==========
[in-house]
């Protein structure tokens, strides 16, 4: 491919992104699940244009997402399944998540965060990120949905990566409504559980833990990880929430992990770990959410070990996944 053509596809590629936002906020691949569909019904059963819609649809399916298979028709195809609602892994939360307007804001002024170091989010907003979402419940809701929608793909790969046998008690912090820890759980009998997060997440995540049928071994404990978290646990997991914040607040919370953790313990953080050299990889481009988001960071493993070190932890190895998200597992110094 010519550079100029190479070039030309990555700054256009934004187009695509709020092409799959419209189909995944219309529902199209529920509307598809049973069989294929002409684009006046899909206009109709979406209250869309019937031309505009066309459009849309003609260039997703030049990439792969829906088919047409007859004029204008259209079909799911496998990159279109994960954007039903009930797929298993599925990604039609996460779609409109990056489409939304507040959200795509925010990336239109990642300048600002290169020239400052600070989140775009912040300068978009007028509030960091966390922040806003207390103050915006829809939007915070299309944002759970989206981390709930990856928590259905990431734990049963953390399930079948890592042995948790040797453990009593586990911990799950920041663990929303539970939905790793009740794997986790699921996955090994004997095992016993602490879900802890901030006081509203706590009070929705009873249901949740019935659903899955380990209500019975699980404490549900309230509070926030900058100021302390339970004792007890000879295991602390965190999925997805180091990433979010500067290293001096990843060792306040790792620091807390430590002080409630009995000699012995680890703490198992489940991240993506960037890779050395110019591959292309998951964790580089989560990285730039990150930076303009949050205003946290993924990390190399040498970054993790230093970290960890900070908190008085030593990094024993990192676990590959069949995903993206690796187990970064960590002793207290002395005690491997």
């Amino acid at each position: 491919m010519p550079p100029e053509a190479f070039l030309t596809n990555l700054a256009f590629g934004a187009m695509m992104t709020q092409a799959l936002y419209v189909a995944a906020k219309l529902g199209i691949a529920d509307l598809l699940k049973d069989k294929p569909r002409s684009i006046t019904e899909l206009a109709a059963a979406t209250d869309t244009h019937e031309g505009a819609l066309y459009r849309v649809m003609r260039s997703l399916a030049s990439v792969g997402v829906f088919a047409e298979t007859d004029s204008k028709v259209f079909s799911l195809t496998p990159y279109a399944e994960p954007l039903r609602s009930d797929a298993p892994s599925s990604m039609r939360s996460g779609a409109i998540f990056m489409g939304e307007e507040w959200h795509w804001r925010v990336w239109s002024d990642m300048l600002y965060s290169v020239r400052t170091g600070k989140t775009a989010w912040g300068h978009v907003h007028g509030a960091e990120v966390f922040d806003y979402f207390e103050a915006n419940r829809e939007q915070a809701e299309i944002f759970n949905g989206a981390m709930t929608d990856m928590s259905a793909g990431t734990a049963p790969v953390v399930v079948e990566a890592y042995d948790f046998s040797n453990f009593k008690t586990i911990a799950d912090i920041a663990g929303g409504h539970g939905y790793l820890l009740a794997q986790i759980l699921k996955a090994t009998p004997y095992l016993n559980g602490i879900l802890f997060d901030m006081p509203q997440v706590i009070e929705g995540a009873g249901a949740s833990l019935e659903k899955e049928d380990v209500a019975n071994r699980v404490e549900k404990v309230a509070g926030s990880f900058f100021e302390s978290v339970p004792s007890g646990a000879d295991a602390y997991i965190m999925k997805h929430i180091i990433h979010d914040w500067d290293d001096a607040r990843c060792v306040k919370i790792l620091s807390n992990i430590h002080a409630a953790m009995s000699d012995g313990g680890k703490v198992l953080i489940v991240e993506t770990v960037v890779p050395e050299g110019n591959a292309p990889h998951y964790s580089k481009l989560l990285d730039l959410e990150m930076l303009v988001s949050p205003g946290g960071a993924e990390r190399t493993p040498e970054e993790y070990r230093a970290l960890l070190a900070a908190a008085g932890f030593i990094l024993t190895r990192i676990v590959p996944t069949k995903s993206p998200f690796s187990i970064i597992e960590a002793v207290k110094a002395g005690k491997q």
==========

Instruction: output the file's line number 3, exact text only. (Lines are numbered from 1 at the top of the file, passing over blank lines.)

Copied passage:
């Amino acid at each position: 491919m010519p550079p100029e053509a190479f070039l030309t596809n990555l700054a256009f590629g934004a187009m695509m992104t709020q092409a799959l936002y419209v189909a995944a906020k219309l529902g199209i691949a529920d509307l598809l699940k049973d069989k294929p569909r002409s684009i006046t019904e899909l206009a109709a059963a979406t209250d869309t244009h019937e031309g505009a819609l066309y459009r849309v649809m003609r260039s997703l399916a030049s990439v792969g997402v829906f088919a047409e298979t007859d004029s204008k028709v259209f079909s799911l195809t496998p990159y279109a399944e994960p954007l039903r609602s009930d797929a298993p892994s599925s990604m039609r939360s996460g779609a409109i998540f990056m489409g939304e307007e507040w959200h795509w804001r925010v990336w239109s002024d990642m300048l600002y965060s290169v020239r400052t170091g600070k989140t775009a989010w912040g300068h978009v907003h007028g509030a960091e990120v966390f922040d806003y979402f207390e103050a915006n419940r829809e939007q915070a809701e299309i944002f759970n949905g989206a981390m709930t929608d990856m928590s259905a793909g990431t734990a049963p790969v953390v399930v079948e990566a890592y042995d948790f046998s040797n453990f009593k008690t586990i911990a799950d912090i920041a663990g929303g409504h539970g939905y790793l820890l009740a794997q986790i759980l699921k996955a090994t009998p004997y095992l016993n559980g602490i879900l802890f997060d901030m006081p509203q997440v706590i009070e929705g995540a009873g249901a949740s833990l019935e659903k899955e049928d380990v209500a019975n071994r699980v404490e549900k404990v309230a509070g926030s990880f900058f100021e302390s978290v339970p004792s007890g646990a000879d295991a602390y997991i965190m999925k997805h929430i180091i990433h979010d914040w500067d290293d001096a607040r990843c060792v306040k919370i790792l620091s807390n992990i430590h002080a409630a953790m009995s000699d012995g313990g680890k703490v198992l953080i489940v991240e993506t770990v960037v890779p050395e050299g110019n591959a292309p990889h998951y964790s580089k481009l989560l990285d730039l959410e990150m930076l303009v988001s949050p205003g946290g960071a993924e990390r190399t493993p040498e970054e993790y070990r230093a970290l960890l070190a900070a908190a008085g932890f030593i990094l024993t190895r990192i676990v590959p996944t069949k995903s993206p998200f690796s187990i970064i597992e960590a002793v207290k110094a002395g005690k491997q």